My main motive for deciding to come to Antigua was to have more experience for delivering high quality physical education lessons.  While I have greatly enjoyed and learned from teaching the lesson plans I was given, I have added so much more to my teaching toolkit than simply the content I taught.  Firstly, co-teaching alongside my teaching partners Amy Davidson, Emily Jude, and Kirsten Lee was an amazing experience.  Each of them brought such a dynamic energy to our collaboration efforts and I loved how our teamwork ensured that we were able to connect with each of the students during every lesson.  I also received a lot from observing the Antiguan teachers; I was so inspired by their humorous and energetic teaching presence and I’m excited to try and integrate more music in my own practice after seeing how it fostered such a sense of community and joy within their classrooms. Finally, Dr. Joanna Sheppard has taught me a lot about being a strong role model through her enthusiasm, humour, humility, and devotion to creating unity through circle work (daily ‘red couch’ meetings).

For our last day, we spent our time with Adele School For Special Children and T.N Kirnon Primary School.  It was a great way to culminate the trip as students and teachers alike gave it their all, although it felt very bittersweet cheering with my final group as it marked the finale of this trip and my certifying program.  I will miss all of the students and fellow champions as we depart for home tomorrow.  Thank you to every one that contributed to the success of our time here, and especially to Jo for facilitating such an impactful program.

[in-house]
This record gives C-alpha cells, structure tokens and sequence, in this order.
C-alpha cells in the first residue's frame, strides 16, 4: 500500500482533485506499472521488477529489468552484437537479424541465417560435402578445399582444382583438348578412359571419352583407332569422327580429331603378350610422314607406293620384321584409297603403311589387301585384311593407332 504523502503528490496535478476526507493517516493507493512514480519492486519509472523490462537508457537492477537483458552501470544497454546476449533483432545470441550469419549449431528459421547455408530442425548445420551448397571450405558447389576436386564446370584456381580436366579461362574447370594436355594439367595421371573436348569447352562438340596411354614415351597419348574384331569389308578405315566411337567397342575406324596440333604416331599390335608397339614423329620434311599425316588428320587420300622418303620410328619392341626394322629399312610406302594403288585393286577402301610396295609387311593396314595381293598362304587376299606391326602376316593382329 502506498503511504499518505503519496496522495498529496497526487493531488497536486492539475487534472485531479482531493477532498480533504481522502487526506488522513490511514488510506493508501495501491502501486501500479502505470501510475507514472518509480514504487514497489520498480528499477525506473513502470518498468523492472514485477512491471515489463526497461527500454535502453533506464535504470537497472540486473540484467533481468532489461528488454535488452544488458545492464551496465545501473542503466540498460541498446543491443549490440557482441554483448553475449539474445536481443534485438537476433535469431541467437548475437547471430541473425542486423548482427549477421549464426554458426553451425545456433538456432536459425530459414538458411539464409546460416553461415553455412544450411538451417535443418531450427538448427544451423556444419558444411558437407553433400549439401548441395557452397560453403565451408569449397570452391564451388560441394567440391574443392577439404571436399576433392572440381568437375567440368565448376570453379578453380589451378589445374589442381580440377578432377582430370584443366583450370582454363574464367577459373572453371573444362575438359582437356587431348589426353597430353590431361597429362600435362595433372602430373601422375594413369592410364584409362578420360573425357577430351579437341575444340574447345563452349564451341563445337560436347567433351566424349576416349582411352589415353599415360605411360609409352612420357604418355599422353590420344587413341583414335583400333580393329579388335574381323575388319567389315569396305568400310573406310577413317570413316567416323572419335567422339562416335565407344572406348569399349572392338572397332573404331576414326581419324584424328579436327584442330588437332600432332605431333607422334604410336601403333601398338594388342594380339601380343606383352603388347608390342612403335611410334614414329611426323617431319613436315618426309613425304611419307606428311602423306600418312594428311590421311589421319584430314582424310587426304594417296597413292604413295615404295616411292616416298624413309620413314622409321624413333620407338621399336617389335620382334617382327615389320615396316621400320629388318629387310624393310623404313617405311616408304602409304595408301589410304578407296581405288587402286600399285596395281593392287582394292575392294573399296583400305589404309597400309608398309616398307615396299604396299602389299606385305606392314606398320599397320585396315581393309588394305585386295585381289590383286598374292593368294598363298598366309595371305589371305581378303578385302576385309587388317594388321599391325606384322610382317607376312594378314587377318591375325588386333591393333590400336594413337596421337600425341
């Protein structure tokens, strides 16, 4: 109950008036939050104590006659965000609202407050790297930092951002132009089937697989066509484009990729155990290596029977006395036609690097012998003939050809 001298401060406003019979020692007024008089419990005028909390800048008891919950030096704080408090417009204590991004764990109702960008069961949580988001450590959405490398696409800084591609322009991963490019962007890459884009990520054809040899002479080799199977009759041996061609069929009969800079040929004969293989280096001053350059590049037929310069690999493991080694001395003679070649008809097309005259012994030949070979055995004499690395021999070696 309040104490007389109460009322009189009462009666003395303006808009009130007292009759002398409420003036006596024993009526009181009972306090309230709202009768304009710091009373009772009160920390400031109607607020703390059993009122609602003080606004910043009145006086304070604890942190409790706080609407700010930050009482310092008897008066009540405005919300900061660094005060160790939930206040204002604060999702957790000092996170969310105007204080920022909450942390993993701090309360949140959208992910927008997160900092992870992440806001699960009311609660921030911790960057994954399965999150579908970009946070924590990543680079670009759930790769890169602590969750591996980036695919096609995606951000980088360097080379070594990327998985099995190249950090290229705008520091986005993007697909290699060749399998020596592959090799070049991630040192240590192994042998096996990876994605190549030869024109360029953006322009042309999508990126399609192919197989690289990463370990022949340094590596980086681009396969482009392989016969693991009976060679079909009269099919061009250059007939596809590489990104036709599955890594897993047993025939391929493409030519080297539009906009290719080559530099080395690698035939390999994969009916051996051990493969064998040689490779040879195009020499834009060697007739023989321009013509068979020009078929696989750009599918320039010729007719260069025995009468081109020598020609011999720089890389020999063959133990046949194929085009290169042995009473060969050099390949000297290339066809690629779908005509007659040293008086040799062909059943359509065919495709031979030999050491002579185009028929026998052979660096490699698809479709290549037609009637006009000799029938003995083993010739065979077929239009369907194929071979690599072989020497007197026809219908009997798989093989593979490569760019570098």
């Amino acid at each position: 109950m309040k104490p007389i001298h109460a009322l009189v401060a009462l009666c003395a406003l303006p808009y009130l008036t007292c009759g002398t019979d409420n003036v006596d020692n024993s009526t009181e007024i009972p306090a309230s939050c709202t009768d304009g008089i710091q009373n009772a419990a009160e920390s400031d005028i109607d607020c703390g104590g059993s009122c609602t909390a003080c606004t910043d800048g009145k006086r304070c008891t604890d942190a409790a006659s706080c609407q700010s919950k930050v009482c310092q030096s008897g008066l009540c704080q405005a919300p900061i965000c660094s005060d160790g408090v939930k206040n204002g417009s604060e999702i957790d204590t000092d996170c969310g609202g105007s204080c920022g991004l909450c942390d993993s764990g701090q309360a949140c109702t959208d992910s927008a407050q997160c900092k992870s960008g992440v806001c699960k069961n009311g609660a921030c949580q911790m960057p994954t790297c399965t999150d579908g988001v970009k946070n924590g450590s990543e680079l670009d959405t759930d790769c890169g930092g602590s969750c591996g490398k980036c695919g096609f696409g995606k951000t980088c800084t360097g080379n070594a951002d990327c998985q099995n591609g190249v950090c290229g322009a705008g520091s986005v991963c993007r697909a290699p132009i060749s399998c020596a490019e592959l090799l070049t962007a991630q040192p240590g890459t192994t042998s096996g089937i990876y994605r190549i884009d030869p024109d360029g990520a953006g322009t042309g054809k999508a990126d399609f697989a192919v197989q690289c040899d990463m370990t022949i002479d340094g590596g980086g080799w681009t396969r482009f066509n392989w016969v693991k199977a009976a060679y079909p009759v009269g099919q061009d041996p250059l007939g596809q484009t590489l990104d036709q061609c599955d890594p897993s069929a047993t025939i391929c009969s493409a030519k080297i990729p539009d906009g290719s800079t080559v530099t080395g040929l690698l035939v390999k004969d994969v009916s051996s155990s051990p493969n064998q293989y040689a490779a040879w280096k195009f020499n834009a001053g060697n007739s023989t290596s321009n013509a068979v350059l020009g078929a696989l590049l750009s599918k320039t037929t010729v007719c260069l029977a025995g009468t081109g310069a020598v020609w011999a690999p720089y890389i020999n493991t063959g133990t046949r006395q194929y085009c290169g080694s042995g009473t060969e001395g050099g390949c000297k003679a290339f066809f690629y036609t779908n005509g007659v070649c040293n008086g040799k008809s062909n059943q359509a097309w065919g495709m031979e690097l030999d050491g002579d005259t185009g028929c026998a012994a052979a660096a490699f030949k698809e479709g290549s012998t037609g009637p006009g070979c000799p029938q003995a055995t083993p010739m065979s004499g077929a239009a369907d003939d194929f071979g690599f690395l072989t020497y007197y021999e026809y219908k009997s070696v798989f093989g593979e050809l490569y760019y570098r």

Ashley Townsend

Urlings Primary School

Embrace the Chaos by Jenelle Macdonald

27 05 2017

Dear, Family, Friends, Followers and Alumni Champions,

My name is Jenelle Macdonald and I am entering the final year of my Kinesiology degree at UFV. This year I was given the opportunity to come back to Antigua as a third year champion, and for that I am so grateful. This year I was fortunate enough to be placed at Mary E. Pigotts Primary School which is new to our program. The teachers as well as the students welcomed my teaching partner, Jaclyn McNicol and I with open arms. Spending this past month there has been a whirlwind and it feels like our first day of school was only yesterday.

Today, we successfully conquered our last Unity Games day thanks to our Unity Games Coordinator, Blair Cumming, and our amazing team. We started our day off by convoying to the Adele School for Special Children where we also had the pleasure of having The Victory Centre joining in the fun! The students were so full of life and love and enjoyed all of the amazing games that we got to play. We were then treated to a lunchtime performance of several songs performed by the students that made us get up out of our seat to dance. We then embarked on our journey towards our very last Unity Games at T.N. Kirnon. We arrived at their lunchtime and after countless games of Shame Shame, it was time to get the ball rolling. All of the students were so excited and it seemed like their smiles only got bigger with each game that they went to. Then, just like that, it was over.